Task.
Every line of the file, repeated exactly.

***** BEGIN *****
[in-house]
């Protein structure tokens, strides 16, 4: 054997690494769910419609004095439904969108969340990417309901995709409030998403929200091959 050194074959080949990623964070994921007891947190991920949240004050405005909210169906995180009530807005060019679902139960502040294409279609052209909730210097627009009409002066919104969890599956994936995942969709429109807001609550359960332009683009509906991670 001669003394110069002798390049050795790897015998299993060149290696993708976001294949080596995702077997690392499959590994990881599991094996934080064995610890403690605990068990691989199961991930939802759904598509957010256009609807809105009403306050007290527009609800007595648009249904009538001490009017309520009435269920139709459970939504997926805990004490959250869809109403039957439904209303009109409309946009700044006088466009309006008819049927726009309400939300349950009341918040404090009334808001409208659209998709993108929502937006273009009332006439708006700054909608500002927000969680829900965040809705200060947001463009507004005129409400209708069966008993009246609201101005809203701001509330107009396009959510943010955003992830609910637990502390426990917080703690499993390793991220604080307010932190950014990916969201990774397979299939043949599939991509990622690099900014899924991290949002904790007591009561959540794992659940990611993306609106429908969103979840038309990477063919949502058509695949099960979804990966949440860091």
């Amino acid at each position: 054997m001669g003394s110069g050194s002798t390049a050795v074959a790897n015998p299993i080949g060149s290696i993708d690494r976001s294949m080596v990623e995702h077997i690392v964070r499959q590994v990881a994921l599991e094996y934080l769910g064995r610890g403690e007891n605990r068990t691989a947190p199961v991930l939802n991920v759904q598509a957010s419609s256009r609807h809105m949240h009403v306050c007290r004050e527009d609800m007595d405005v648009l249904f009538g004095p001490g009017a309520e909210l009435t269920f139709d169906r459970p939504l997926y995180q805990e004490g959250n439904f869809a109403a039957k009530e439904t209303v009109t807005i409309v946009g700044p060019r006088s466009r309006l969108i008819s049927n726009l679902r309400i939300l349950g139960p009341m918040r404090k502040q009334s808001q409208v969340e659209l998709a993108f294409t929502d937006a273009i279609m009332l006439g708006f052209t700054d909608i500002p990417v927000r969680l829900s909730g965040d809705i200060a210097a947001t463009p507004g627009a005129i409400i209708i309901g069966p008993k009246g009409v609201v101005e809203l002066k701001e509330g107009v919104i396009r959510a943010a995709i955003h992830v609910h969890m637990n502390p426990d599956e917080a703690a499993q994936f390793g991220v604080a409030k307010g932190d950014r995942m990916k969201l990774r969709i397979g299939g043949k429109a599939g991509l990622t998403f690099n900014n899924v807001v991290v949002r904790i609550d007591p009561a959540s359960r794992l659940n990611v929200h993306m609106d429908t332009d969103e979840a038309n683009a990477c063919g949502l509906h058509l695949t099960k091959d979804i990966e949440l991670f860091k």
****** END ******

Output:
[in-house]
């Protein structure tokens, strides 16, 4: 054997690494769910419609004095439904969108969340990417309901995709409030998403929200091959 050194074959080949990623964070994921007891947190991920949240004050405005909210169906995180009530807005060019679902139960502040294409279609052209909730210097627009009409002066919104969890599956994936995942969709429109807001609550359960332009683009509906991670 001669003394110069002798390049050795790897015998299993060149290696993708976001294949080596995702077997690392499959590994990881599991094996934080064995610890403690605990068990691989199961991930939802759904598509957010256009609807809105009403306050007290527009609800007595648009249904009538001490009017309520009435269920139709459970939504997926805990004490959250869809109403039957439904209303009109409309946009700044006088466009309006008819049927726009309400939300349950009341918040404090009334808001409208659209998709993108929502937006273009009332006439708006700054909608500002927000969680829900965040809705200060947001463009507004005129409400209708069966008993009246609201101005809203701001509330107009396009959510943010955003992830609910637990502390426990917080703690499993390793991220604080307010932190950014990916969201990774397979299939043949599939991509990622690099900014899924991290949002904790007591009561959540794992659940990611993306609106429908969103979840038309990477063919949502058509695949099960979804990966949440860091």
């Amino acid at each position: 054997m001669g003394s110069g050194s002798t390049a050795v074959a790897n015998p299993i080949g060149s290696i993708d690494r976001s294949m080596v990623e995702h077997i690392v964070r499959q590994v990881a994921l599991e094996y934080l769910g064995r610890g403690e007891n605990r068990t691989a947190p199961v991930l939802n991920v759904q598509a957010s419609s256009r609807h809105m949240h009403v306050c007290r004050e527009d609800m007595d405005v648009l249904f009538g004095p001490g009017a309520e909210l009435t269920f139709d169906r459970p939504l997926y995180q805990e004490g959250n439904f869809a109403a039957k009530e439904t209303v009109t807005i409309v946009g700044p060019r006088s466009r309006l969108i008819s049927n726009l679902r309400i939300l349950g139960p009341m918040r404090k502040q009334s808001q409208v969340e659209l998709a993108f294409t929502d937006a273009i279609m009332l006439g708006f052209t700054d909608i500002p990417v927000r969680l829900s909730g965040d809705i200060a210097a947001t463009p507004g627009a005129i409400i209708i309901g069966p008993k009246g009409v609201v101005e809203l002066k701001e509330g107009v919104i396009r959510a943010a995709i955003h992830v609910h969890m637990n502390p426990d599956e917080a703690a499993q994936f390793g991220v604080a409030k307010g932190d950014r995942m990916k969201l990774r969709i397979g299939g043949k429109a599939g991509l990622t998403f690099n900014n899924v807001v991290v949002r904790i609550d007591p009561a959540s359960r794992l659940n990611v929200h993306m609106d429908t332009d969103e979840a038309n683009a990477c063919g949502l509906h058509l695949t099960k091959d979804i990966e949440l991670f860091k």